Kims continue African Santa Clara link

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A MAN ACCEPTS Christ after viewing a movie shown by the team. He had never been to a church or had heard the Gospel.

Captains Fred and Chris Kim of the Santa Clara Korean Ministry recently returned from a missionary trip to the Moslem countries of Senegal, Gambia and Mauritania.

In 1998 the Kims led a team to the East African countries of Rwanda, Uganda, Burundi and Congo. Last year they traveled to Burundi, where 5,000 people came to the spiritual revival seminar and were empowered by the Holy Spirit.

Here is Captain Fred Kim’s report on their mission team’s evangelistic outreach.

In Ziguinchor, Casamance, located in southern Senegal, I led a spiritual revival seminar hosted by the native pastor. My focus was discipleship with commitment and sacrifice. The first day about 50 people showed up, including two Moslems whom we had met on the street and invited. The next day, 100 people came and the church was filled to capacity with not only believers, but also the non-believers we had invited.

The Holy Spirit convicted and empowered everyone. We prayed for Senegal’s revival – some prayed for others’ salvation, some for inner healing and some for unity and revival amid persecution from Muslims. I challenged the group, saying, “Indeed you are the light of Senegal!” Although they had been frustrated by their persecuted status, through the empowerment of the Spirit they accepted the challenge to build the church and heal the nation, bringing the knowledge of Jesus Christ through which salvation comes. When I gave the invitation for commitment, recommitment and acceptance of Christ, everyone responded. Truly the presence of the Lord was there and we were filled with joy and peace.

On Sunday all six of us on the mission team were invited to preach at nearby churches. I spoke at the largest church, which had about 80 in the congregation, on the identity of Christians, based on Ephesians 2:10, “We are his workmanship, created in Christ Jesus to do good works, which God prepared in advance for us to do.” I recalled them to their true identity as children of God. As their morale rose, there were enthusiastic responses from the congregation. Hallelujah!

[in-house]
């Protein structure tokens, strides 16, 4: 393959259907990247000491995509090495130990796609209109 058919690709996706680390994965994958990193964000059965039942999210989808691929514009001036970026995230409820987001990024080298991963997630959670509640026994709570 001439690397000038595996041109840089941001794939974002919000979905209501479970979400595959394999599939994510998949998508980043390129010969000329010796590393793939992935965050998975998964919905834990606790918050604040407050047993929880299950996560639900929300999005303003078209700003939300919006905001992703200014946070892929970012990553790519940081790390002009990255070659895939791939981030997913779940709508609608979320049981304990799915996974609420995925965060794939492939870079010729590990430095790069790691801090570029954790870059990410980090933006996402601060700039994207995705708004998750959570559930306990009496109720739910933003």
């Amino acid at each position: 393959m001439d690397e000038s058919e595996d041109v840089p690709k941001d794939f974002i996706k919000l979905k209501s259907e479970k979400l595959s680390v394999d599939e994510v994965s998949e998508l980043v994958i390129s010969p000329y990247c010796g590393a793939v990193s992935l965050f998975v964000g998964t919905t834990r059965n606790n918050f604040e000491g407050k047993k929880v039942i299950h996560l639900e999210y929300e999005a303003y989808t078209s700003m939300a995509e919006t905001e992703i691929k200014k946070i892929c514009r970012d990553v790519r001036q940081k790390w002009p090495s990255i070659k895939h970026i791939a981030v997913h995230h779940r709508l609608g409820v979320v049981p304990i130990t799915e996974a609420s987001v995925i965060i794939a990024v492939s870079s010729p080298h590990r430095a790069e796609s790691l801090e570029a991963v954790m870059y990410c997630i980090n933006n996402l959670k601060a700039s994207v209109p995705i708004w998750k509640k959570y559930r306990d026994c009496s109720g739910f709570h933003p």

After the Sunday service, the different congregations gathered for a united meeting where Captain Chris Kim taught practical evangelism using the Evangecube. This method was particularly effective since the literacy rate among Moslem women in Senegal is about 20%, and traditional spiritual law teachings would not work.

The response from the church leaders was overwhelming – they had never seen the Evangecube and after learning the technique they put it right to work; each leader teaching a group of 10-20 people. A large crowd was on hand, including Moslems, because we had movies to show about Jesus. About 400 evangelists were born from the Evangecube seminar! One pastor told us, “For the last 150 years, no one taught us to evangelize practically like you did. That’s why Christianity in Senegal was a failure. But with this, we can now bring thousands of people to Christ wherever we go, whomever we meet.” Confidence was restored that evangelism was possible.